Elizabeth Ruqaiyyah Rowe Lee-Hood is a PhD candidate in the study of religion at Harvard University and founding research associate for Religions and the Practice of Peace (RPP) at Harvard Divinity School, a hub for cross-disciplinary engagement, scholarship, and practice focusing on how individuals and communities around the world, past and present, have drawn on religious and spiritual resources to foster positive relationships, well-being, justice, and peace across differences. She assists Dean David N. Hempton in convening the monthly public RPP Colloquium, which provides a space for conversation among students, scholars, practitioners, community members, and religious peacebuilders. She is co-instructor for RPP's two cross-disciplinary courses, including its program on Transformative Leadership and Spiritual Development.
Liz Ruqaiyyah has been a community mediator and coach for the Harvard Mediation Program at Harvard Law School and other Boston-area mediation organizations, co-designing and delivering the Harvard Mediation Program’s first mediation training tailored for Divinity School students. Formerly an intern at the Massachusetts Commission Against Discrimination, she has worked in civil rights law and corporate equal opportunity; communication, conflict management, and intercultural skills coaching for international scholars and professionals; and culturally-sensitive hospital and end-of-life care.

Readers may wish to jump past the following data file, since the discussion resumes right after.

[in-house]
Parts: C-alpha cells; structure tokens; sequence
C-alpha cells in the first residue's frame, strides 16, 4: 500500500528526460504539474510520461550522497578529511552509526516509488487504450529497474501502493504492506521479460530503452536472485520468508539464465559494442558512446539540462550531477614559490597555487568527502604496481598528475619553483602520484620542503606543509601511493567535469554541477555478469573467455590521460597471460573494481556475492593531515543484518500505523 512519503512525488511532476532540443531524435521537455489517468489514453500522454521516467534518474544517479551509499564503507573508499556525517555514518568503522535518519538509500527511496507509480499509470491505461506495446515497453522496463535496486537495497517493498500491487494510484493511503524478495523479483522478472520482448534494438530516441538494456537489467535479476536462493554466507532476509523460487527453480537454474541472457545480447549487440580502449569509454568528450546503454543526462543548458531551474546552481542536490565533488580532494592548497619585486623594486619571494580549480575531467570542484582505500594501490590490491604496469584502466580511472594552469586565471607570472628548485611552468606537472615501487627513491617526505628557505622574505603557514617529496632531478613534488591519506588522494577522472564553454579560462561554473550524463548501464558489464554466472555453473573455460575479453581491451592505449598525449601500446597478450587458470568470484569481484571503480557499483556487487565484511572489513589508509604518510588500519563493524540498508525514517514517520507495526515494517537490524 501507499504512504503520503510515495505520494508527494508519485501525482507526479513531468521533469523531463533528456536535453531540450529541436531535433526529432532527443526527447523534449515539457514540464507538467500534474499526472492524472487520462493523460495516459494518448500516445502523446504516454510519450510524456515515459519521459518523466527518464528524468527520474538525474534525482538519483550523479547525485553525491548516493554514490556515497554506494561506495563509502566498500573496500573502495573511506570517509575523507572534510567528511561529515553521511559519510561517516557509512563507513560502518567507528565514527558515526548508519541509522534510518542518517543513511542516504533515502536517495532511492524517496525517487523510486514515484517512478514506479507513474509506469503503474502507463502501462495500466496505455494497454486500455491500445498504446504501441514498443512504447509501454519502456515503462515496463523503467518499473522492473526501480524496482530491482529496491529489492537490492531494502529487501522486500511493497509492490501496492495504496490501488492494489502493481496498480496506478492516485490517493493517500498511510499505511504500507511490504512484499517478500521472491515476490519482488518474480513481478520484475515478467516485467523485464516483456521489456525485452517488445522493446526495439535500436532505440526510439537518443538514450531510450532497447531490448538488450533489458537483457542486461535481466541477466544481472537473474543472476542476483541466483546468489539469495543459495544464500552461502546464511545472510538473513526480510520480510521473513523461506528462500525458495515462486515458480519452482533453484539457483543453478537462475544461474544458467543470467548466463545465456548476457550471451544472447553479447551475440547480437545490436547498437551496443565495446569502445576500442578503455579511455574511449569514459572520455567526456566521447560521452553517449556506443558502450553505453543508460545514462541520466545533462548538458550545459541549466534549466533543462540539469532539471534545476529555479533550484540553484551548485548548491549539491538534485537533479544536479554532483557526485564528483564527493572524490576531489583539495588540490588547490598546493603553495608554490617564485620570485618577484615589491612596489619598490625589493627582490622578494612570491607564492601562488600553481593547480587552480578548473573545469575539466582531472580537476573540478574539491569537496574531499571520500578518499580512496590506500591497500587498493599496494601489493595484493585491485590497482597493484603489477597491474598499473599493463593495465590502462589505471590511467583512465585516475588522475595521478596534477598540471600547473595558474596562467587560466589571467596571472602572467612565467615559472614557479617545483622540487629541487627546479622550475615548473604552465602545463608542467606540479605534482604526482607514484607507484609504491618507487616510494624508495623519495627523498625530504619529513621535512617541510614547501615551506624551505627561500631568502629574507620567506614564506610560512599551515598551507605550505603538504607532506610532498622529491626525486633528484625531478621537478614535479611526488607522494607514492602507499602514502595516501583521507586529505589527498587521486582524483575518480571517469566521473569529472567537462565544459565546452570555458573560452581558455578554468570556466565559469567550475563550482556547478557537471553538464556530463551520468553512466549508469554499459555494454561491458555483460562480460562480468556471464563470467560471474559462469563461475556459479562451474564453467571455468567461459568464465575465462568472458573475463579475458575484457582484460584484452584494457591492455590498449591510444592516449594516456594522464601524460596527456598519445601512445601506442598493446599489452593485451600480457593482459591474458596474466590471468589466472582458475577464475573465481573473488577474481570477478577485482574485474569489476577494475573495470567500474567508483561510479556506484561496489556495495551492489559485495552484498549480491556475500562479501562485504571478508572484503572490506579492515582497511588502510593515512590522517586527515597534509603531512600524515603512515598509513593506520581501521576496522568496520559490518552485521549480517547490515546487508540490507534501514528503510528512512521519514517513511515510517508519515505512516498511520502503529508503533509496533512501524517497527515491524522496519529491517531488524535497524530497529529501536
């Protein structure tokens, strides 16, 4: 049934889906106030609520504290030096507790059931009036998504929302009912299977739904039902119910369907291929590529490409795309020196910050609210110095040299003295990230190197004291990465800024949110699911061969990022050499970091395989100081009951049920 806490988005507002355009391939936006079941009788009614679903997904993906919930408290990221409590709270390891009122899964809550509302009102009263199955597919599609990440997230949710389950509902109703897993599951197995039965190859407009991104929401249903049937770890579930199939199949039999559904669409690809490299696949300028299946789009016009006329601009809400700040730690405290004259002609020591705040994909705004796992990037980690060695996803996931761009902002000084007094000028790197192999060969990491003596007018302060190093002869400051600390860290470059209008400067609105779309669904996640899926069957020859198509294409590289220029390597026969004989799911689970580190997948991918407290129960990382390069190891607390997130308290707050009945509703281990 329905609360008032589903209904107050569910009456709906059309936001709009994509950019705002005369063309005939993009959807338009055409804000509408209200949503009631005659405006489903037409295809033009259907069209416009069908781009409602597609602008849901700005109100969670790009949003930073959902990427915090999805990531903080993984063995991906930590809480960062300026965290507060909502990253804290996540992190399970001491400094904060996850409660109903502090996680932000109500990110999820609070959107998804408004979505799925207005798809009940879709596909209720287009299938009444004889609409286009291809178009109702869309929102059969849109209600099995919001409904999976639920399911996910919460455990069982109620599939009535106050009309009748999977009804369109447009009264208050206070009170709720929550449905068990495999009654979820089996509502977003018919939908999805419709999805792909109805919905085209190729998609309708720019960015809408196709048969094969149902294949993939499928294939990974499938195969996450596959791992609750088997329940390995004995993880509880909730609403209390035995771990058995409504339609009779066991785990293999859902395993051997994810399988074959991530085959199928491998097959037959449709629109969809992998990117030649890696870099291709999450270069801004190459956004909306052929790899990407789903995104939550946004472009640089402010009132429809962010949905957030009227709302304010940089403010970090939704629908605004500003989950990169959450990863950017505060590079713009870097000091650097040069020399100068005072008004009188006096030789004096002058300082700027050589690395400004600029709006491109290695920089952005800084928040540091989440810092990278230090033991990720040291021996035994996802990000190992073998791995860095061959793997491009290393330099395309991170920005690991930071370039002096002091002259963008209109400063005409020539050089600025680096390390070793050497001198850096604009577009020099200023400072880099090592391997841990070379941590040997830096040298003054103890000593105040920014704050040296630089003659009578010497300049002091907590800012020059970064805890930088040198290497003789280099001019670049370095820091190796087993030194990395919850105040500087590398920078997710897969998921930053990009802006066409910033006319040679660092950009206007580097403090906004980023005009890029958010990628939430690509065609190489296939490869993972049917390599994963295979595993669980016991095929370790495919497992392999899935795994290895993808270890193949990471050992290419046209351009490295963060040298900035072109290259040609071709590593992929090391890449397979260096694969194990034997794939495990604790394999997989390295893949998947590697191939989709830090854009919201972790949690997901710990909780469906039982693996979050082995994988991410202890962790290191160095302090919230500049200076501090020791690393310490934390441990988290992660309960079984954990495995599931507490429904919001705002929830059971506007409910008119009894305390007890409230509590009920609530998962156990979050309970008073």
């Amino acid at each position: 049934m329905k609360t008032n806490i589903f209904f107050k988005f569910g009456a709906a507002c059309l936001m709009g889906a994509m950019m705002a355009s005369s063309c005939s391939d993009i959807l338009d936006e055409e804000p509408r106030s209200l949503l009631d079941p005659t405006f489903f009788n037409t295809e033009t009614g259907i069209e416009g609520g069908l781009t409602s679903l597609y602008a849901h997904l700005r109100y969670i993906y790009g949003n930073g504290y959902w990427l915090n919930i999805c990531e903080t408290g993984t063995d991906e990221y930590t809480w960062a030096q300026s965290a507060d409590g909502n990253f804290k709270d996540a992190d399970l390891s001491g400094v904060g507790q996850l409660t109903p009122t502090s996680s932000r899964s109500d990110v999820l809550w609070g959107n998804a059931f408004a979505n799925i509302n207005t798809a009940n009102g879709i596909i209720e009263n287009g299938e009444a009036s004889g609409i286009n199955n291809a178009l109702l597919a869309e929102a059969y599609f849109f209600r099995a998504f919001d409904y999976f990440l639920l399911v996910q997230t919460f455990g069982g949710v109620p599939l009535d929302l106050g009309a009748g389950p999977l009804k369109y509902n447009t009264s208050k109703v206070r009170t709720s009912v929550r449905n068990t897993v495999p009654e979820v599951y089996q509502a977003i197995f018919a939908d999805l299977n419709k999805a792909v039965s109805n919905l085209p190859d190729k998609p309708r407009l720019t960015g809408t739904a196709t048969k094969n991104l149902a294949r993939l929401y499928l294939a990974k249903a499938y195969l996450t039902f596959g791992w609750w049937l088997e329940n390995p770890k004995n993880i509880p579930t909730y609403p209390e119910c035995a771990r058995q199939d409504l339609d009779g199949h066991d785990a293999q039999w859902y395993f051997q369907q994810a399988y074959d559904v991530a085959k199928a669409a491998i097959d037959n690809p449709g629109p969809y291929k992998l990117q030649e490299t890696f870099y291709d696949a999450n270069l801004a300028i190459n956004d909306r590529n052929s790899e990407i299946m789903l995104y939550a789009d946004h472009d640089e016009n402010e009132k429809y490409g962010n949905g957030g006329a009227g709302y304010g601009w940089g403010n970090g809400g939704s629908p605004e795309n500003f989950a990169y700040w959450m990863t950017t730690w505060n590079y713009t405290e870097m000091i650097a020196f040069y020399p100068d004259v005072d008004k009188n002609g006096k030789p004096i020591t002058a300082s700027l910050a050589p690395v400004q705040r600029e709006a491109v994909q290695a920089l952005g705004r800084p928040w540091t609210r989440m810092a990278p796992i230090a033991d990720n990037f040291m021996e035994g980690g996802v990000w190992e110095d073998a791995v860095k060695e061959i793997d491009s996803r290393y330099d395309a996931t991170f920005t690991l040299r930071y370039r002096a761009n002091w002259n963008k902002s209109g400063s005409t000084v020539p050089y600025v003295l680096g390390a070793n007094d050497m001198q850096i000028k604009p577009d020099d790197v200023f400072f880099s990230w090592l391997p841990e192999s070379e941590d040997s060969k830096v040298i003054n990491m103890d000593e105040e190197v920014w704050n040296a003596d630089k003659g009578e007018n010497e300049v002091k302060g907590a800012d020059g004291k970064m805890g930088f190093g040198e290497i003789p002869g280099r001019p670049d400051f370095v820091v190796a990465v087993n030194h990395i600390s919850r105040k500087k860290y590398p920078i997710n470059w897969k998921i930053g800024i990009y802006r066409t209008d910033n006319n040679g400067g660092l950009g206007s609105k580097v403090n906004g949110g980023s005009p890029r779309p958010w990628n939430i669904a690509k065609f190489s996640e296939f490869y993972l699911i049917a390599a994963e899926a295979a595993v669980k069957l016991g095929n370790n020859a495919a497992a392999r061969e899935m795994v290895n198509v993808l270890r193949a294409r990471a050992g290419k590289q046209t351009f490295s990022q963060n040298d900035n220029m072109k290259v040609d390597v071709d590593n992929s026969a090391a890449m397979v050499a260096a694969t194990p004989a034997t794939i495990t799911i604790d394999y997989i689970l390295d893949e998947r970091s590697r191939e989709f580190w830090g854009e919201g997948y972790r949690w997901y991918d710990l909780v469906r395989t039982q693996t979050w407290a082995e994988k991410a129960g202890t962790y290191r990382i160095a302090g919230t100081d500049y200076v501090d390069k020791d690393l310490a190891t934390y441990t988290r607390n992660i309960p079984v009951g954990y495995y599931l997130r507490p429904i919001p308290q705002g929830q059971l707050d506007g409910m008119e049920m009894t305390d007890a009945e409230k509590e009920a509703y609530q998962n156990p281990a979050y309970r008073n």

Born and raised in greater Boston, Massachusetts, Liz Ruqaiyyah is the granddaughter of immigrants from Canton in southern China and the descendant of Anglo-Irish from the American South. She has lived and studied in France, China, and Morocco, traveled to India, and pilgrimaged to Mecca and Medina. She has attended retreats with Buddhist monk and peace leader Thich Nhat Hanh and with Jewish and Muslim emerging women leaders and was an international delegate to the First World Sufi Forum in New Delhi, India. Her doctoral research focuses on Islamic devotional life, early and classical literature, spiritual ethics, and spiritual psychology. Her dissertation on daily salat prayer explores Islamic teachings on the relationship between spiritual-ethical formation and intimacy with the Divine. Alongside sacred scriptures, her favorite book is The Golden Words of a Sufi Sheikh (Philadelphia, PA: Fellowship Press, 1981, 2006) by contemporary sage Bawa Muhaiyaddeen, as it offers an ocean of insights for living at peace with the Divine, with oneself, and with the human family. She is fascinated by traditional practices and pedagogies of wisdom, virtue cultivation, and cosmopolitanism in world religions and their remarkable contributions to humanity’s persistent endeavors to achieve a more compassionate and harmonious world.